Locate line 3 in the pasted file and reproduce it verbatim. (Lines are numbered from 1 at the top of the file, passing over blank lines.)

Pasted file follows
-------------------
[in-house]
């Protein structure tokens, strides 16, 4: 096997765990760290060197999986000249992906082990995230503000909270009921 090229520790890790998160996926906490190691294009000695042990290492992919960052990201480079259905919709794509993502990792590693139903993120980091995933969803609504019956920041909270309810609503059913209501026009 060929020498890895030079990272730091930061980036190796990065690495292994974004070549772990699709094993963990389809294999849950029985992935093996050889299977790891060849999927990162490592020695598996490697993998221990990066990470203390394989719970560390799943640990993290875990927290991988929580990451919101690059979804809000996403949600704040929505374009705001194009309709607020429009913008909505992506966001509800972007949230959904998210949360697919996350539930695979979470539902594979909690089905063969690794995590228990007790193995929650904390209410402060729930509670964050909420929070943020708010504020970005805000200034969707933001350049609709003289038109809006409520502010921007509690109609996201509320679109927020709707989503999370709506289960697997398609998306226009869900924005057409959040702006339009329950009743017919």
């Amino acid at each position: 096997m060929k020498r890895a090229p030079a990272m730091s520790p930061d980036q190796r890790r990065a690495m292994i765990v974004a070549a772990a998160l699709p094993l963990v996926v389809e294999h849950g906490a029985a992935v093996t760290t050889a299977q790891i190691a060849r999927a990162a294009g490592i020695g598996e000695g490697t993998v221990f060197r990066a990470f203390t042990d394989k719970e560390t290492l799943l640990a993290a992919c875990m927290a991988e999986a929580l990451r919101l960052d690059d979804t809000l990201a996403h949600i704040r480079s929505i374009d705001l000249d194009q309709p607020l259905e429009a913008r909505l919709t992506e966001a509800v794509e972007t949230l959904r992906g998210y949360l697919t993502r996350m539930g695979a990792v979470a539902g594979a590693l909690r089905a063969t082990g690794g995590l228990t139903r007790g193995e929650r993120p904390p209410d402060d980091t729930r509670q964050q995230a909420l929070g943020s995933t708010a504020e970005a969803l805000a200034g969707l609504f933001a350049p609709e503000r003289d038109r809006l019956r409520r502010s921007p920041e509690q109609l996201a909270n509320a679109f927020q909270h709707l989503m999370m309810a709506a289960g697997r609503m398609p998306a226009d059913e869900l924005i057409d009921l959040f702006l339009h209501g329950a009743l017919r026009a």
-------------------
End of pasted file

């Amino acid at each position: 096997m060929k020498r890895a090229p030079a990272m730091s520790p930061d980036q190796r890790r990065a690495m292994i765990v974004a070549a772990a998160l699709p094993l963990v996926v389809e294999h849950g906490a029985a992935v093996t760290t050889a299977q790891i190691a060849r999927a990162a294009g490592i020695g598996e000695g490697t993998v221990f060197r990066a990470f203390t042990d394989k719970e560390t290492l799943l640990a993290a992919c875990m927290a991988e999986a929580l990451r919101l960052d690059d979804t809000l990201a996403h949600i704040r480079s929505i374009d705001l000249d194009q309709p607020l259905e429009a913008r909505l919709t992506e966001a509800v794509e972007t949230l959904r992906g998210y949360l697919t993502r996350m539930g695979a990792v979470a539902g594979a590693l909690r089905a063969t082990g690794g995590l228990t139903r007790g193995e929650r993120p904390p209410d402060d980091t729930r509670q964050q995230a909420l929070g943020s995933t708010a504020e970005a969803l805000a200034g969707l609504f933001a350049p609709e503000r003289d038109r809006l019956r409520r502010s921007p920041e509690q109609l996201a909270n509320a679109f927020q909270h709707l989503m999370m309810a709506a289960g697997r609503m398609p998306a226009d059913e869900l924005i057409d009921l959040f702006l339009h209501g329950a009743l017919r026009a």